How this happens
In Matthew 9, Jesus told His disciples that “the harvest is plentiful, but the laborers are few.” In context, the harvest is a multitude of people who were “harassed and helpless, like sheep without a shepherd.” A shepherd is primarily responsible for being with the sheep. Jesus was distressed because he saw a multitude of people without anyone to be with them. The same is true for many of the neighborhoods in our cities. If we want to truly engage with our neighbors, we cannot settle for a few hours of charity work here and there. We must, like Christ, be with people so we can truly engage in life-on-life disciple making and holistic community restoration.
And holistic restoration happens in two ways: proximity and relationship.
- Proximity: By being present and indigenous to the area we want to minister to, we find out the needs of our community. Living in the community is key.
- Relationship: I might not have a problem with something, but if my wife has a problem with something, it becomes my problem. When we enter into authentic relationships with our neighbors, their problems become ours because Christ has called us to share each other’s burdens.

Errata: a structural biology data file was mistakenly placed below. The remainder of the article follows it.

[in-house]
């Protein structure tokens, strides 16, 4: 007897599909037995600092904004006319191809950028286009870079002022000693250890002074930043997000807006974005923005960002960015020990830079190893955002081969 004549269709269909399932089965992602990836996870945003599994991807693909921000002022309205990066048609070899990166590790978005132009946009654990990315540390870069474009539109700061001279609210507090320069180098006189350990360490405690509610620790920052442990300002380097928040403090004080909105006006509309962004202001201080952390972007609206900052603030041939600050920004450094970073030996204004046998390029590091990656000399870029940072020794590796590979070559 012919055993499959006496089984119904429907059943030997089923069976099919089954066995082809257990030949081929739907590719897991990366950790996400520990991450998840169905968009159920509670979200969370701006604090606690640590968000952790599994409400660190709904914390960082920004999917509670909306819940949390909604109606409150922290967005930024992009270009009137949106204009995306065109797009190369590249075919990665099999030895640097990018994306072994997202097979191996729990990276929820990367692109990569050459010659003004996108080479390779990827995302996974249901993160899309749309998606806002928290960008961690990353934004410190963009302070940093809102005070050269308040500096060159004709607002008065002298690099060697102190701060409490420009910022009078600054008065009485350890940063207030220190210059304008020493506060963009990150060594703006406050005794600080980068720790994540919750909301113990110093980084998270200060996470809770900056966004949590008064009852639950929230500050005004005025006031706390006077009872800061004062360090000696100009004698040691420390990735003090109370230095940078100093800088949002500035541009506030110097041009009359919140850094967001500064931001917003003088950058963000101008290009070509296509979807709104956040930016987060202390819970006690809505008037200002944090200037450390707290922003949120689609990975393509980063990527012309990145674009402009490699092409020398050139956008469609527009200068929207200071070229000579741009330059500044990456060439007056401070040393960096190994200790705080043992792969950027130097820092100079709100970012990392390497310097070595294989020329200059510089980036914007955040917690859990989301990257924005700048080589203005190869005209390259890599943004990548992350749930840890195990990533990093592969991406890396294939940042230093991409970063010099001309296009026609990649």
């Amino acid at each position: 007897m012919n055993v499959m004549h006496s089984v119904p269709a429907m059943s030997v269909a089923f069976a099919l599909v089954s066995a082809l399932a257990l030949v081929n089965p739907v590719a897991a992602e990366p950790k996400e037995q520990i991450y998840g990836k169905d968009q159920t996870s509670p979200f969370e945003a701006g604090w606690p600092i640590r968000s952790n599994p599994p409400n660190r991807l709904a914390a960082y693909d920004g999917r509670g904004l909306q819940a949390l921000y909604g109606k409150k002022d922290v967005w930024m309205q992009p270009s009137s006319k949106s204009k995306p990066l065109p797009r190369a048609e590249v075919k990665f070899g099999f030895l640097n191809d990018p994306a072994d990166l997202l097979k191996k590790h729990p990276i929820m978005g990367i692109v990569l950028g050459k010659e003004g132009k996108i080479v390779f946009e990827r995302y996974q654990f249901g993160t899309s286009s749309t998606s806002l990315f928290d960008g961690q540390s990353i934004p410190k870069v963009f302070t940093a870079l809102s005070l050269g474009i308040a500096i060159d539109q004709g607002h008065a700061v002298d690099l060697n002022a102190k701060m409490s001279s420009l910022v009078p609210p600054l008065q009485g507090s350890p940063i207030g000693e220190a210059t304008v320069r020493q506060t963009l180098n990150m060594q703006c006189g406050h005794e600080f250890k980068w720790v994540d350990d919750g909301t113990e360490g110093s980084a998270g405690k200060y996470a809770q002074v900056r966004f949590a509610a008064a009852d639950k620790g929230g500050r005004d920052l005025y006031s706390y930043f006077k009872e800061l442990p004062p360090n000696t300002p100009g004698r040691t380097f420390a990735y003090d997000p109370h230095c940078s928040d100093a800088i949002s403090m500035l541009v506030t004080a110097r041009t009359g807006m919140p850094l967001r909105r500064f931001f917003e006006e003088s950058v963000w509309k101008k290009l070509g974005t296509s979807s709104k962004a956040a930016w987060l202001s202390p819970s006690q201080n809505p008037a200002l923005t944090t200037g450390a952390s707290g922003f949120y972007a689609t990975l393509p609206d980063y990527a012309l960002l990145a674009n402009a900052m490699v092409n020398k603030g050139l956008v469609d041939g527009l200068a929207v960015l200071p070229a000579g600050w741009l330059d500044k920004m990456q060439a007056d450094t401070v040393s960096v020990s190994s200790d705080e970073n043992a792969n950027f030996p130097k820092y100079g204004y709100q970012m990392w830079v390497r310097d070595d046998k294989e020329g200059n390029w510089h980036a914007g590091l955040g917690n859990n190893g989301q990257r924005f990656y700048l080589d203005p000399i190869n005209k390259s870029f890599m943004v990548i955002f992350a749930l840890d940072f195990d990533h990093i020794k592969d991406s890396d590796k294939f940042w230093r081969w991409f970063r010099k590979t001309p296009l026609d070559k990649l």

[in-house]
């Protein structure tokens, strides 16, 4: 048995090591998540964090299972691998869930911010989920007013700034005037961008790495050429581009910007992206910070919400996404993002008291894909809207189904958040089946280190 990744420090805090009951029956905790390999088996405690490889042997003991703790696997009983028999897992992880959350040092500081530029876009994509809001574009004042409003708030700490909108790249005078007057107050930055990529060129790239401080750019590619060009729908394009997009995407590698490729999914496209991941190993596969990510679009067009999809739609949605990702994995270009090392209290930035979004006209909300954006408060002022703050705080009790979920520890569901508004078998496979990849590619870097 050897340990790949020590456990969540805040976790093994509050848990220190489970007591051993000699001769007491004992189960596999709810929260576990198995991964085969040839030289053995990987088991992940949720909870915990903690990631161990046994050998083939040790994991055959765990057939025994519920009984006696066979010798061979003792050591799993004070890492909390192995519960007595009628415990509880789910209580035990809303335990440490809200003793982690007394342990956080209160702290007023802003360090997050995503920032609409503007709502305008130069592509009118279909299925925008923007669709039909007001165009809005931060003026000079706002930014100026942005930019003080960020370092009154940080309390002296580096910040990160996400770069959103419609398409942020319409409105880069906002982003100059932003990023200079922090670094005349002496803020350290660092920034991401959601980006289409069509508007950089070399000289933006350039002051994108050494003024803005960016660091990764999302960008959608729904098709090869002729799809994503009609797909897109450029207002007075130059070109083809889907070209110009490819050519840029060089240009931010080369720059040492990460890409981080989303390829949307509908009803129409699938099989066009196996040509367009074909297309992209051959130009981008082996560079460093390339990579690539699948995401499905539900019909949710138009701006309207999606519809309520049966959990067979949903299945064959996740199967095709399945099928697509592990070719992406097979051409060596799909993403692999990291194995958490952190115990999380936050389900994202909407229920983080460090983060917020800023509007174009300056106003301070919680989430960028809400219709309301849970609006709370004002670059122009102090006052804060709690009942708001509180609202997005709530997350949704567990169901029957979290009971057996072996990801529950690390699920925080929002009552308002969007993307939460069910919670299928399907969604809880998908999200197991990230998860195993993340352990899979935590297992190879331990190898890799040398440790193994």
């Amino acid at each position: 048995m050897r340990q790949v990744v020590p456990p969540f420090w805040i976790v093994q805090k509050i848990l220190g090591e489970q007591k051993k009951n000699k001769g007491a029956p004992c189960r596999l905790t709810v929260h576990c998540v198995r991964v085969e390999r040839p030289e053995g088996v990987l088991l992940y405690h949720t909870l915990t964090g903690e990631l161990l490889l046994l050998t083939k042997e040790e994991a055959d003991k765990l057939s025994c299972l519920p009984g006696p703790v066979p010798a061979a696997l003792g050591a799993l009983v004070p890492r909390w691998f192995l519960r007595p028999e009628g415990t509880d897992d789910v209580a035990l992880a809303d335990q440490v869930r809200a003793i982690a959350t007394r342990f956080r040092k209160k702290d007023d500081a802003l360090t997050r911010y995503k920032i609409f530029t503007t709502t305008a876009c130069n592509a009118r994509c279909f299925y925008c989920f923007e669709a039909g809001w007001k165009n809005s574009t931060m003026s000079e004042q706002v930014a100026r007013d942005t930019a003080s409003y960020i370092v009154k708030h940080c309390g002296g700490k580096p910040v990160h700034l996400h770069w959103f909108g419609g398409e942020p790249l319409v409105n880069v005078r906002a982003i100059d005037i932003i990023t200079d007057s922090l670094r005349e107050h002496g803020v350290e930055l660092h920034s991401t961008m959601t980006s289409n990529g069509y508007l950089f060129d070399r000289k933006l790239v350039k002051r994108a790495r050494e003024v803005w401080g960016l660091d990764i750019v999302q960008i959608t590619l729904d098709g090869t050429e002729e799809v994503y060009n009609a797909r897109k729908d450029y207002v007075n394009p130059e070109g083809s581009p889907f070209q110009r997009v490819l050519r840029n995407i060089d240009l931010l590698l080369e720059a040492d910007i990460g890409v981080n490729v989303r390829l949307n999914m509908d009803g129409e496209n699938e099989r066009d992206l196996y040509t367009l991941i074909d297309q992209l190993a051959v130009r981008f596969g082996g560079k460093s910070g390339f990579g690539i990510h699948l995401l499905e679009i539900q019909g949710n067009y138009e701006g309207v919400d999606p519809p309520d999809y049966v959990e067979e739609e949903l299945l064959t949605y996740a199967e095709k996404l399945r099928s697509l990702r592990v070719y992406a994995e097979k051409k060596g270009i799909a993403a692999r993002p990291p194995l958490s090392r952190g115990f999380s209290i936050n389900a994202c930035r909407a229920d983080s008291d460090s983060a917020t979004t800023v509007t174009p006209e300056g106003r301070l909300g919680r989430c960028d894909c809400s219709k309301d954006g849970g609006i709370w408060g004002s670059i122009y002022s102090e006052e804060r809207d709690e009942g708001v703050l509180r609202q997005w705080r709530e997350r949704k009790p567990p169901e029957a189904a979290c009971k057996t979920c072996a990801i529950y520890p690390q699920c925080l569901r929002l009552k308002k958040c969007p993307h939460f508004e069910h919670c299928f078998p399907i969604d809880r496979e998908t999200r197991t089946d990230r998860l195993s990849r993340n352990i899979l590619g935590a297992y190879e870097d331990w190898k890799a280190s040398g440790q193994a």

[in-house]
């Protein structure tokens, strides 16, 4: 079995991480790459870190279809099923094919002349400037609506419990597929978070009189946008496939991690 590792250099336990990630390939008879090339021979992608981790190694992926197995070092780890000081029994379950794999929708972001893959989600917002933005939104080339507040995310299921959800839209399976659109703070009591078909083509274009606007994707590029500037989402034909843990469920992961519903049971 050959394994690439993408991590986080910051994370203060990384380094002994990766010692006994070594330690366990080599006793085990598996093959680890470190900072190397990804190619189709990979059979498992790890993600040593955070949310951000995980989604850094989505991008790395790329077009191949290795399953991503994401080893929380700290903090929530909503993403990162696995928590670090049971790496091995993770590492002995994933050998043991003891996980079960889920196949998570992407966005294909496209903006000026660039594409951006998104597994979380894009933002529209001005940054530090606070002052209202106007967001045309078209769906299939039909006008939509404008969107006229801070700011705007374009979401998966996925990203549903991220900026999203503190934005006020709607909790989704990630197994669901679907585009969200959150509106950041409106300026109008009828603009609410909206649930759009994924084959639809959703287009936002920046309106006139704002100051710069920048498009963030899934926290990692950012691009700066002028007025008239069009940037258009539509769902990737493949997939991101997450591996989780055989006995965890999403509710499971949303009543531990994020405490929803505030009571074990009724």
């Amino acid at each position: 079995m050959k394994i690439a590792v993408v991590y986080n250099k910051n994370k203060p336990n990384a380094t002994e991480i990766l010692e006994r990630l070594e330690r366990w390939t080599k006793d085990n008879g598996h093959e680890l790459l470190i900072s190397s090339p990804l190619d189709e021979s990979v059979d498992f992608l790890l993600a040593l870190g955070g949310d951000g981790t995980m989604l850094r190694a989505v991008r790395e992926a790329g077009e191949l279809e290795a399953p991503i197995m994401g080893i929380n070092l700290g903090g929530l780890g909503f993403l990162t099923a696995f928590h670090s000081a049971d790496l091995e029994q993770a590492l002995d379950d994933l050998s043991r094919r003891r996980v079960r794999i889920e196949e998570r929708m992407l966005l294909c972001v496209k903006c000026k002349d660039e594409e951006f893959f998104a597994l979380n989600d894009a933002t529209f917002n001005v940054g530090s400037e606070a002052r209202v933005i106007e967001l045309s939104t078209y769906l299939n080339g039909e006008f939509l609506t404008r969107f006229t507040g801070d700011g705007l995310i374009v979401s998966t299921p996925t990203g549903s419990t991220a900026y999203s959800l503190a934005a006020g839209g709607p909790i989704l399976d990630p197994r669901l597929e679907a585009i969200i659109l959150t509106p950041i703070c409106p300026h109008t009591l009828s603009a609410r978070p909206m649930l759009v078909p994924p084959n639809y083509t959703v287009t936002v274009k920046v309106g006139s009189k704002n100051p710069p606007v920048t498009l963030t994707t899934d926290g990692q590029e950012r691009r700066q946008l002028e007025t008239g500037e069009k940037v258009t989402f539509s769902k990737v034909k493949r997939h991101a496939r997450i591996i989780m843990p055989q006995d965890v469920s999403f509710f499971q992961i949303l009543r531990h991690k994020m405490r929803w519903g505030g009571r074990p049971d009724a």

Our compassion compels us through the Great Commandment to love when crisis strikes. Yet, for many, crisis has been the norm for generations. Our conviction pushes us forward in the Great Commission to make disciples. Yet we stop there, hoping that if we save the soul, everything else will fall in line. In doing so, we have failed to validate our neighbors’ current struggles. But when God’s people engage holistically in the broken aspects of their community, a beautiful depiction of the gospel is on display for the whole community to see.